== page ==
Despite a potential conflict with existing regulations, most factions at the House of Representatives on Thursday approved an emergency law on a free trade zone (FTZ).
Eight of the 10 factions in the House, including the Golkar Party faction which holds the most seats in the body, decided to side with the government, paving the way for the planned establishment of the country's second FTZ area, covering Batam, Bintan and Karimun islands.
Sabang is Indonesia's first free trade zone.
Two other factions -- the Indonesian Democratic Party of Struggle (PDI-P) and the National Mandate Party (PAN) -- rejected the emergency law, saying it violated existing laws that state the establishment of a FTZ requires a law.
"In principle, we support any efforts for the country to improve its competitiveness. However, with this regulation, we see a potential conflict with other laws and this could bring serious legal consequences.
"That's why we rejected this," Zulkifli Hakim of PAN said Thursday evening.
A plenary meeting is scheduled for Oct. 10 to hear the House's official decision on the emergency regulation.
Even if it goes to a vote, the regulation would be expected to sail through, with the PDI-P and PAN boasting a total of just 162 seats in the 549-seat House.
The government introduced the emergency regulation, or regulation in lieu of law, in June to replace a 2000 law on FTZs.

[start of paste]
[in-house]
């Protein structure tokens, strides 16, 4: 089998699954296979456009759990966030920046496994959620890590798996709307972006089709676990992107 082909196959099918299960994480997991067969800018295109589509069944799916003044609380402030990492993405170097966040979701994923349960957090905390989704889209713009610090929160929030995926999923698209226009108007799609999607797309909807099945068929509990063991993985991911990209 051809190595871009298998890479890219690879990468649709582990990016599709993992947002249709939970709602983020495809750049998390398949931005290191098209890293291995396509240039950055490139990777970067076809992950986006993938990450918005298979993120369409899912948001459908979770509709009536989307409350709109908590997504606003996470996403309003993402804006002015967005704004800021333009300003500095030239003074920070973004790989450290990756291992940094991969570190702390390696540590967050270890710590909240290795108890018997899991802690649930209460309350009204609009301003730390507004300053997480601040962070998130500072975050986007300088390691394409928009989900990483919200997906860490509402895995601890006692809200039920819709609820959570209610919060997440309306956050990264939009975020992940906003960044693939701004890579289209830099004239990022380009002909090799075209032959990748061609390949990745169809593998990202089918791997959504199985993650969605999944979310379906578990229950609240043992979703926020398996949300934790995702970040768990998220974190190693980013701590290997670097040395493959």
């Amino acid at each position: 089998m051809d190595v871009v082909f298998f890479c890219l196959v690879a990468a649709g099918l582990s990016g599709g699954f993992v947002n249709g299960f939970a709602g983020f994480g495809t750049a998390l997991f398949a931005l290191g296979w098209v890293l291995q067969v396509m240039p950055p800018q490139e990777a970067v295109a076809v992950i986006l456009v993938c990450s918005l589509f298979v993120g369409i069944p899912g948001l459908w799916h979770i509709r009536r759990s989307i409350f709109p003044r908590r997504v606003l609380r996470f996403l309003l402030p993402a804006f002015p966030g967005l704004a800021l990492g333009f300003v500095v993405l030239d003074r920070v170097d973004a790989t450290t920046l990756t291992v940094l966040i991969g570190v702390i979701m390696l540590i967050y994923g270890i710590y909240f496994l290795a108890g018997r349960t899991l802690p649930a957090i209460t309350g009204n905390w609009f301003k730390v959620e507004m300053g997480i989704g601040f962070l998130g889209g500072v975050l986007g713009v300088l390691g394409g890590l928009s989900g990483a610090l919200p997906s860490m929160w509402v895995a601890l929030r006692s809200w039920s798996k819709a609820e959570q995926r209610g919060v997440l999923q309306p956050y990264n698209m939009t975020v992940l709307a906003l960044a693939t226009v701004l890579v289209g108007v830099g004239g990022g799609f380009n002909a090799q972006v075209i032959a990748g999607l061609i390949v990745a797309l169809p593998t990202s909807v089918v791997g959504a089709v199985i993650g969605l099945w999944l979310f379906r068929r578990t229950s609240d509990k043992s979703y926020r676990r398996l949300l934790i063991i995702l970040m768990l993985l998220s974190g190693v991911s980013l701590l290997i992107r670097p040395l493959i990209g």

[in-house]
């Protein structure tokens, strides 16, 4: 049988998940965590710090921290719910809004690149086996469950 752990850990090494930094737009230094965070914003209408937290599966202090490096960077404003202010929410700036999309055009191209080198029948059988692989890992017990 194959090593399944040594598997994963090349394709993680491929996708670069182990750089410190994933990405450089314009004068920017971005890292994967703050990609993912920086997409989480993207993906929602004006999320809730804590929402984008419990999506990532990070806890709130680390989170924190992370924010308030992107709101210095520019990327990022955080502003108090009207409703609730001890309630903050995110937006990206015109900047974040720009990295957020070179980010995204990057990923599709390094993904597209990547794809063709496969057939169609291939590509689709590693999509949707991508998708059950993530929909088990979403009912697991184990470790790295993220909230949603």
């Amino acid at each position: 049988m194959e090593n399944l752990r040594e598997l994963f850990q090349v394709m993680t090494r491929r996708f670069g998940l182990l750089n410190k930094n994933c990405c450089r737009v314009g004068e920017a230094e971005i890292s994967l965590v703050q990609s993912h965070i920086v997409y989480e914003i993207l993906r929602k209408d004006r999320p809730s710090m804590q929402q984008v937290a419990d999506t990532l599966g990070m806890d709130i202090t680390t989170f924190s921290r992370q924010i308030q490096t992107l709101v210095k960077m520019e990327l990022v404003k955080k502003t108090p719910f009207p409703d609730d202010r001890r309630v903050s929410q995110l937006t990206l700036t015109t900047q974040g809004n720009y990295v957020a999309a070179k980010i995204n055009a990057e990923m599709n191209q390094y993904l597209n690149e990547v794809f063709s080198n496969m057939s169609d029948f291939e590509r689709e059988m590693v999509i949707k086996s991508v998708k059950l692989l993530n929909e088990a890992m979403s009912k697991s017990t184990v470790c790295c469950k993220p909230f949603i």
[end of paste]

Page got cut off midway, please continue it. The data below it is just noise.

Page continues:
At the time, the government said the country's economic development was in a "state of emergency" as a result of increased competition from neighboring countries.
The government hopes the regulation will allow it to declare an area an FTZ through a government regulation and not through a law, as demanded by the 2000 law on free trade zones.
In August, the government issued three government regulations to make the entire area of Batam island and parts of Bintan and Karimun islands an FTZ.
A free trade zone can eliminate all tariffs on imports, value added tax, luxury goods tax and excise duty.
Under Indonesian law, an emergency law must be approved by the House before it can take effect.
With Thursday's decision, the government will likely go ahead with its plan and push for the implementation of the FTZ in Batam, Bintan and Karimun islands no later than next January.
Trade Minister Mari Elka Pangestu has said there is an urgent need to give legal certainty to the status of the three islands, or else more companies could depart over competitiveness issues.
"Within the period of 2004 until 2006, a total of 26 companies closed their operations on the islands, causing a potential loss of $91.9 million and the firing of 23,140 workers," Mari said.
Thanks to the FTZ plan, the government said, there are already 20 companies willing to invest in the islands, with total investments estimated at $1.8 billion.
The government says the development of the FTZ is crucial for next year's economic growth, as it is expected to contribute greatly to total investment growth of 15.5 percent and total export growth of 12.7 percent targeted for 2008.
If things go as planned, the islands are also expected to provide about 350,000 new jobs.